Before starting our September Camino tour some group members spent a few days in Lisbon. As summer ends the city is abuzz with visitors from all over the world. It seems that this year Portugal is the preferred destination for many travellers. According to locals in the tourist industry, the Portuguese economy is doing well, unlike that of some neighbouring countries. We experienced this first hand joining long queues for the rollicking No. 28 tram ride to the Castle of St George, situated strategically at the top of one of Lisbon’s highest hills. Our journey down was cut short when the tram malfunctioned giving us no option but to travel the rest of the way down hill on foot.
Lucky for us! We arrived in one of the city’s most beautiful plazas where we enjoyed a delicious pastela de nata (Portuguese custard tart) with freshly brewed coffee. Our café was right in front of Fabrica Viuva Lamego an historic tile factory with its façade completely covered in colorful tiles.
Next stop Coimbra – a couple of hours from Lisbon by train and Portugal’s third largest city. What a joy to wander through its winding narrow streets and following a steep climb to visit one of the University of Coimbra, founded in 1290 A.D., making it one of the oldest universities in Europe. A highlight was the chance to visit the world-renowned Joanine Library (commissioned in 1717). This magnificent building houses thousands of ancient books and manuscripts that can still by accessed by researchers today.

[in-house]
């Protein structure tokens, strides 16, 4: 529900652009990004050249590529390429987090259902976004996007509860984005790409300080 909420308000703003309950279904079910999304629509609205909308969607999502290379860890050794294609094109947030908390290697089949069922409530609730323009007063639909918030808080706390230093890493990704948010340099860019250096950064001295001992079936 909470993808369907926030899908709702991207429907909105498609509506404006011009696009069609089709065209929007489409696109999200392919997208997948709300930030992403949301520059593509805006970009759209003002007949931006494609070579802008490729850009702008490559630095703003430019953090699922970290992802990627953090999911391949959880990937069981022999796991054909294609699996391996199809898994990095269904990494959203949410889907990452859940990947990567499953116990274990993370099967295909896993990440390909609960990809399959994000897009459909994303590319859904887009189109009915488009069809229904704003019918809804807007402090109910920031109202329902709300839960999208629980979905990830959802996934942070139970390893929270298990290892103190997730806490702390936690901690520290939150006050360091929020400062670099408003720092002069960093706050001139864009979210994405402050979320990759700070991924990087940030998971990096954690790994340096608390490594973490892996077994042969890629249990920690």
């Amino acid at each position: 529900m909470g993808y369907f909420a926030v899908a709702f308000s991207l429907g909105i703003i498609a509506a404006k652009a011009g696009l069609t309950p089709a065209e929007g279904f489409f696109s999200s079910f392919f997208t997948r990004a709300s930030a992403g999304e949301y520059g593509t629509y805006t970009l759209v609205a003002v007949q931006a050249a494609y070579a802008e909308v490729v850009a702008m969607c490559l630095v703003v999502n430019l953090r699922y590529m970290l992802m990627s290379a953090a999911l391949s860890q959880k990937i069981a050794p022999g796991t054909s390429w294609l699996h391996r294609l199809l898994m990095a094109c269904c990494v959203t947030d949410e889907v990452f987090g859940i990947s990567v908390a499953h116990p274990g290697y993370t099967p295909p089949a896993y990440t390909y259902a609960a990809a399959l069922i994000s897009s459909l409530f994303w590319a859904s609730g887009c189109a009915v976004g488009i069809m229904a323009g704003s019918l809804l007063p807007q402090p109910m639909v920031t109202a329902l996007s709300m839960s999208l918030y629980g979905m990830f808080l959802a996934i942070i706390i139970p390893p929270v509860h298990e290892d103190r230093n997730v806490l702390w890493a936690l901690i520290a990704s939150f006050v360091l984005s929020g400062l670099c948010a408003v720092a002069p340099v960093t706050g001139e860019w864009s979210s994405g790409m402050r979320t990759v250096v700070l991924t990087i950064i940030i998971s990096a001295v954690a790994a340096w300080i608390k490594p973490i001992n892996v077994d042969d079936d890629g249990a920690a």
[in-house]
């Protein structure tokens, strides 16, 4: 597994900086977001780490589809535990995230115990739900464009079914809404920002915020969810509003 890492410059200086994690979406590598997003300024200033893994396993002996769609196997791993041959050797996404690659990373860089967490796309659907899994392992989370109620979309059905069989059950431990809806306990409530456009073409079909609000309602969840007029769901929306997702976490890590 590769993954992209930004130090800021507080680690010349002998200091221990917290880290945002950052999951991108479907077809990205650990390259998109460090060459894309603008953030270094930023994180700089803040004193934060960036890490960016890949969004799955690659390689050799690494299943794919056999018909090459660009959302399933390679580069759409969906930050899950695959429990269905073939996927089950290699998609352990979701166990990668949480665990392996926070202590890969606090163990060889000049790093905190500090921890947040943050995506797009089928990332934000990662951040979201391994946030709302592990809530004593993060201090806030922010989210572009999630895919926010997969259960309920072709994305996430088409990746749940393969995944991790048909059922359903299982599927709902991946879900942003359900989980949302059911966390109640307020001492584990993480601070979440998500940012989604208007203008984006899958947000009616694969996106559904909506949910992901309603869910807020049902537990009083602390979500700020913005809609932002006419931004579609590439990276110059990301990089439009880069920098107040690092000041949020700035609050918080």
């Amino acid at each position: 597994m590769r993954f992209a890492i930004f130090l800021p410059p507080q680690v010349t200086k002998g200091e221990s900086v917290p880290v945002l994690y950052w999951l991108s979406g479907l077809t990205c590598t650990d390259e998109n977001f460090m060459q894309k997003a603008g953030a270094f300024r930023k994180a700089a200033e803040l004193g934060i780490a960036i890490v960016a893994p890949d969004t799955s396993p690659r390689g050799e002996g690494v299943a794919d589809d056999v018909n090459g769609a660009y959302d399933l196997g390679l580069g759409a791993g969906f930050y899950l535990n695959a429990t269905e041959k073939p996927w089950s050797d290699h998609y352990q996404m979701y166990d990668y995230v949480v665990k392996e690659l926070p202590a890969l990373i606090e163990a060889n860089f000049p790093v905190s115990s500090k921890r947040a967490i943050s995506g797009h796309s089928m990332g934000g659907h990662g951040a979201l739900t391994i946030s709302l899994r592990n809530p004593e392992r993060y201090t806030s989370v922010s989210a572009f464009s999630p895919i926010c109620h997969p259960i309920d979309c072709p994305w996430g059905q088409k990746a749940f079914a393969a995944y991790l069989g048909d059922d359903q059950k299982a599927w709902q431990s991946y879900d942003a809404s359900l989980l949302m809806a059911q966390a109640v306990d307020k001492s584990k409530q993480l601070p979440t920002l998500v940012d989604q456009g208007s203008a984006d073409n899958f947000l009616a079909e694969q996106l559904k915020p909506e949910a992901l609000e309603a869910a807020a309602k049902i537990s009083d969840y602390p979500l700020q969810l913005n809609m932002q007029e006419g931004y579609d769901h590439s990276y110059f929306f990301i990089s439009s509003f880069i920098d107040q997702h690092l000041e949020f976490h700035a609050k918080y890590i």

After this enjoyable sojourn the train took us onwards to Oporto to join the other members of our group. The extraordinary beauty of this medieval city beside the river Douro never ceases to amaze. Our first day together was spent visiting the most significant city sights before having our Pilgrim Passports stamped at the 12th C. Cathedral. Sampling port wine in one of the historic bodegas and dinner on the balcony of a riverside restaurant was a fitting end to a wonderful day.
Since then the time has flown! We have enjoyed four wonderful days walking long distance along the Camino Portugues, through charming villages and beside fields filled with crops ready for harvest. One kindly farmer invited us to share a ‘pilgrim gift’ – a basket of fresh ripe tomatoes. Let the pictures tell the story…